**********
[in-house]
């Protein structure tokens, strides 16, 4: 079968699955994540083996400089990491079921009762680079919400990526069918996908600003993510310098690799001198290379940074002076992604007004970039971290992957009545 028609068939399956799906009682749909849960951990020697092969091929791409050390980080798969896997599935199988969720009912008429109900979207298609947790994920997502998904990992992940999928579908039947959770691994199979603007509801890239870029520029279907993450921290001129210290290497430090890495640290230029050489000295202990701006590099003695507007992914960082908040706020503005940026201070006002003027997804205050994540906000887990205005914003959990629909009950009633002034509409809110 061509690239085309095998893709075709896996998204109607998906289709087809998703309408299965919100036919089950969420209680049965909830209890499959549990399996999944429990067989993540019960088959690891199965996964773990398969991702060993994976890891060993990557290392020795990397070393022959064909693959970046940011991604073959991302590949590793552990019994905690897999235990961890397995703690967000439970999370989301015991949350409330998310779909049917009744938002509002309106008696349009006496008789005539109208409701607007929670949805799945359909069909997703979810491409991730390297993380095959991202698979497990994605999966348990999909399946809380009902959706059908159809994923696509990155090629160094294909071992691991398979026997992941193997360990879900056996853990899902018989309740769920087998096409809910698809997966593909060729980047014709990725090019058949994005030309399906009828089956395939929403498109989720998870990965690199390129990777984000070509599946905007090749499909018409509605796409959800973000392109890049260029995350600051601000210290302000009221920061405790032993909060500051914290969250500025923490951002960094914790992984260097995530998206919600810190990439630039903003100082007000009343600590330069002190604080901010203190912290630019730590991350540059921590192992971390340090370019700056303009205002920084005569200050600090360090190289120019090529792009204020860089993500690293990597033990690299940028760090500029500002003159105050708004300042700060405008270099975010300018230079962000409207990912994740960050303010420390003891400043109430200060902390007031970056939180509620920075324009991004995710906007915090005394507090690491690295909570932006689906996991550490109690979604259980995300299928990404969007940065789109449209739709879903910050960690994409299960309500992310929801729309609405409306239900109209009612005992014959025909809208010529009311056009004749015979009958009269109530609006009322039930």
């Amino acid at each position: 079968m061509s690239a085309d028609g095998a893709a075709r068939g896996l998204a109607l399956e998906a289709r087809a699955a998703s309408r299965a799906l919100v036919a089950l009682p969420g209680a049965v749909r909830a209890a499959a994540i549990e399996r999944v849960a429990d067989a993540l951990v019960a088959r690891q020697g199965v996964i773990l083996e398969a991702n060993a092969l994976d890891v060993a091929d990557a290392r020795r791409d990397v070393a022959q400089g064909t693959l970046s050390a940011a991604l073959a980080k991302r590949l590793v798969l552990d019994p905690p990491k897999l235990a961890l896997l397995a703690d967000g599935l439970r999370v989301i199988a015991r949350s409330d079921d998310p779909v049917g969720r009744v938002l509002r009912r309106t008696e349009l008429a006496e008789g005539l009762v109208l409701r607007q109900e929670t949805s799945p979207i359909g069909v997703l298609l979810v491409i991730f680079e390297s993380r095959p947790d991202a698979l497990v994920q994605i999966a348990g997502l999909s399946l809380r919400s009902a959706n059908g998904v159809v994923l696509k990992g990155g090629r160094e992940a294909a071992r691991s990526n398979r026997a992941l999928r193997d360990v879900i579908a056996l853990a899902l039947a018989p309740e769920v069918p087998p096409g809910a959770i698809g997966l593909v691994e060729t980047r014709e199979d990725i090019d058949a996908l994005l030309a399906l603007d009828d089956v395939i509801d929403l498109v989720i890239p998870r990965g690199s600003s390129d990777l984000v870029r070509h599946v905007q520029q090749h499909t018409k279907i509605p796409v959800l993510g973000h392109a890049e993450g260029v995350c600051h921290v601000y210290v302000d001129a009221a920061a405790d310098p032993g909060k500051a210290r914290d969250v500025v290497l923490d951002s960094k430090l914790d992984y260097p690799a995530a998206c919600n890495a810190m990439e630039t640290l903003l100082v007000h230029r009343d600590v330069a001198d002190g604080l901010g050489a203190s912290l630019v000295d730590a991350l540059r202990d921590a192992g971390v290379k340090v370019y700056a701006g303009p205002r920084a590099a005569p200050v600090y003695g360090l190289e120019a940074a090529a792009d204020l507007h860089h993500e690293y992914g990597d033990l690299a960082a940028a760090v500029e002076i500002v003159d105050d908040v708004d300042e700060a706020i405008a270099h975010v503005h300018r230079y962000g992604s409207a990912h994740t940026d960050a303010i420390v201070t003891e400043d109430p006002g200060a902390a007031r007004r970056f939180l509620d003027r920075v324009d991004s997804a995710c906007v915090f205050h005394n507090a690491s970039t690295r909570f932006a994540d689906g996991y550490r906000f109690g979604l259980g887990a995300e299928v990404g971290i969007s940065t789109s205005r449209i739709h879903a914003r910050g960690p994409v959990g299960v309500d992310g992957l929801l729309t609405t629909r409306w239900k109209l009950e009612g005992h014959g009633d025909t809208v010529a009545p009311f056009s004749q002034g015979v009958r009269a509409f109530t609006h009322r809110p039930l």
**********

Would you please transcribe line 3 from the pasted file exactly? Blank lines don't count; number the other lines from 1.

């Amino acid at each position: 079968m061509s690239a085309d028609g095998a893709a075709r068939g896996l998204a109607l399956e998906a289709r087809a699955a998703s309408r299965a799906l919100v036919a089950l009682p969420g209680a049965v749909r909830a209890a499959a994540i549990e399996r999944v849960a429990d067989a993540l951990v019960a088959r690891q020697g199965v996964i773990l083996e398969a991702n060993a092969l994976d890891v060993a091929d990557a290392r020795r791409d990397v070393a022959q400089g064909t693959l970046s050390a940011a991604l073959a980080k991302r590949l590793v798969l552990d019994p905690p990491k897999l235990a961890l896997l397995a703690d967000g599935l439970r999370v989301i199988a015991r949350s409330d079921d998310p779909v049917g969720r009744v938002l509002r009912r309106t008696e349009l008429a006496e008789g005539l009762v109208l409701r607007q109900e929670t949805s799945p979207i359909g069909v997703l298609l979810v491409i991730f680079e390297s993380r095959p947790d991202a698979l497990v994920q994605i999966a348990g997502l999909s399946l809380r919400s009902a959706n059908g998904v159809v994923l696509k990992g990155g090629r160094e992940a294909a071992r691991s990526n398979r026997a992941l999928r193997d360990v879900i579908a056996l853990a899902l039947a018989p309740e769920v069918p087998p096409g809910a959770i698809g997966l593909v691994e060729t980047r014709e199979d990725i090019d058949a996908l994005l030309a399906l603007d009828d089956v395939i509801d929403l498109v989720i890239p998870r990965g690199s600003s390129d990777l984000v870029r070509h599946v905007q520029q090749h499909t018409k279907i509605p796409v959800l993510g973000h392109a890049e993450g260029v995350c600051h921290v601000y210290v302000d001129a009221a920061a405790d310098p032993g909060k500051a210290r914290d969250v500025v290497l923490d951002s960094k430090l914790d992984y260097p690799a995530a998206c919600n890495a810190m990439e630039t640290l903003l100082v007000h230029r009343d600590v330069a001198d002190g604080l901010g050489a203190s912290l630019v000295d730590a991350l540059r202990d921590a192992g971390v290379k340090v370019y700056a701006g303009p205002r920084a590099a005569p200050v600090y003695g360090l190289e120019a940074a090529a792009d204020l507007h860089h993500e690293y992914g990597d033990l690299a960082a940028a760090v500029e002076i500002v003159d105050d908040v708004d300042e700060a706020i405008a270099h975010v503005h300018r230079y962000g992604s409207a990912h994740t940026d960050a303010i420390v201070t003891e400043d109430p006002g200060a902390a007031r007004r970056f939180l509620d003027r920075v324009d991004s997804a995710c906007v915090f205050h005394n507090a690491s970039t690295r909570f932006a994540d689906g996991y550490r906000f109690g979604l259980g887990a995300e299928v990404g971290i969007s940065t789109s205005r449209i739709h879903a914003r910050g960690p994409v959990g299960v309500d992310g992957l929801l729309t609405t629909r409306w239900k109209l009950e009612g005992h014959g009633d025909t809208v010529a009545p009311f056009s004749q002034g015979v009958r009269a509409f109530t609006h009322r809110p039930l």